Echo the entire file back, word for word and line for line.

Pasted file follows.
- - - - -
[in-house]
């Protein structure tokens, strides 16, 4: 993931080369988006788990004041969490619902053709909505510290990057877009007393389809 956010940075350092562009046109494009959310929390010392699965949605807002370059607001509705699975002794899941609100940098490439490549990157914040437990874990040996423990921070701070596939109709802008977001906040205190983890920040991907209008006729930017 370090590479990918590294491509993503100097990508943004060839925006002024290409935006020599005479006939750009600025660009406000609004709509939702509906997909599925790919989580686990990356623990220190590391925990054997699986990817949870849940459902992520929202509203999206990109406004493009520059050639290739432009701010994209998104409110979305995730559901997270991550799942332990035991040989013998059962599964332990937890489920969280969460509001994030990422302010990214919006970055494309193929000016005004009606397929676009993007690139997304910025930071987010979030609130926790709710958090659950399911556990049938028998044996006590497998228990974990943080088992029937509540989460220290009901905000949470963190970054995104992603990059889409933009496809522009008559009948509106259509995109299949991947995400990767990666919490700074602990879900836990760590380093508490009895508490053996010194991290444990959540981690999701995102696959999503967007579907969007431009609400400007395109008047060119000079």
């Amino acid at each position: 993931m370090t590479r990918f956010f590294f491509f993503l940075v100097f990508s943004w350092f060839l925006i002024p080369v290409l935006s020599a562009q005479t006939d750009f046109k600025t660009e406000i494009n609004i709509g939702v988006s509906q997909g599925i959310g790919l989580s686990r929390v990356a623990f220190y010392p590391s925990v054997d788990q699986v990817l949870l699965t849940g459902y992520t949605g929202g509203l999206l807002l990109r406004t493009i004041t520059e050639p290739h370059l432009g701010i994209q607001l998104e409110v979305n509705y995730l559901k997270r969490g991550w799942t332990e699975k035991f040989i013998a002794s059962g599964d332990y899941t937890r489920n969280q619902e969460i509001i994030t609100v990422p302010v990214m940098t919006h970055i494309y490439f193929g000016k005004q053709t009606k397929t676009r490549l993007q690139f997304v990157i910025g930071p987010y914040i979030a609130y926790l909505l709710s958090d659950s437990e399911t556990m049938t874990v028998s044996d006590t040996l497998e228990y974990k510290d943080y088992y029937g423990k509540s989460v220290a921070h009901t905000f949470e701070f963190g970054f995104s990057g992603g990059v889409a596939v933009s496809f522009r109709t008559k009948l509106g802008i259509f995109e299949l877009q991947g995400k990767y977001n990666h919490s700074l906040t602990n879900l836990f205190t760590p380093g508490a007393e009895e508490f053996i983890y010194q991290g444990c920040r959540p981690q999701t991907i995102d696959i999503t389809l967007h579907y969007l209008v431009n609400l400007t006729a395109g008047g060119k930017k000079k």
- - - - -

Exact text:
[in-house]
């Protein structure tokens, strides 16, 4: 993931080369988006788990004041969490619902053709909505510290990057877009007393389809 956010940075350092562009046109494009959310929390010392699965949605807002370059607001509705699975002794899941609100940098490439490549990157914040437990874990040996423990921070701070596939109709802008977001906040205190983890920040991907209008006729930017 370090590479990918590294491509993503100097990508943004060839925006002024290409935006020599005479006939750009600025660009406000609004709509939702509906997909599925790919989580686990990356623990220190590391925990054997699986990817949870849940459902992520929202509203999206990109406004493009520059050639290739432009701010994209998104409110979305995730559901997270991550799942332990035991040989013998059962599964332990937890489920969280969460509001994030990422302010990214919006970055494309193929000016005004009606397929676009993007690139997304910025930071987010979030609130926790709710958090659950399911556990049938028998044996006590497998228990974990943080088992029937509540989460220290009901905000949470963190970054995104992603990059889409933009496809522009008559009948509106259509995109299949991947995400990767990666919490700074602990879900836990760590380093508490009895508490053996010194991290444990959540981690999701995102696959999503967007579907969007431009609400400007395109008047060119000079």
């Amino acid at each position: 993931m370090t590479r990918f956010f590294f491509f993503l940075v100097f990508s943004w350092f060839l925006i002024p080369v290409l935006s020599a562009q005479t006939d750009f046109k600025t660009e406000i494009n609004i709509g939702v988006s509906q997909g599925i959310g790919l989580s686990r929390v990356a623990f220190y010392p590391s925990v054997d788990q699986v990817l949870l699965t849940g459902y992520t949605g929202g509203l999206l807002l990109r406004t493009i004041t520059e050639p290739h370059l432009g701010i994209q607001l998104e409110v979305n509705y995730l559901k997270r969490g991550w799942t332990e699975k035991f040989i013998a002794s059962g599964d332990y899941t937890r489920n969280q619902e969460i509001i994030t609100v990422p302010v990214m940098t919006h970055i494309y490439f193929g000016k005004q053709t009606k397929t676009r490549l993007q690139f997304v990157i910025g930071p987010y914040i979030a609130y926790l909505l709710s958090d659950s437990e399911t556990m049938t874990v028998s044996d006590t040996l497998e228990y974990k510290d943080y088992y029937g423990k509540s989460v220290a921070h009901t905000f949470e701070f963190g970054f995104s990057g992603g990059v889409a596939v933009s496809f522009r109709t008559k009948l509106g802008i259509f995109e299949l877009q991947g995400k990767y977001n990666h919490s700074l906040t602990n879900l836990f205190t760590p380093g508490a007393e009895e508490f053996i983890y010194q991290g444990c920040r959540p981690q999701t991907i995102d696959i999503t389809l967007h579907y969007l209008v431009n609400l400007t006729a395109g008047g060119k930017k000079k």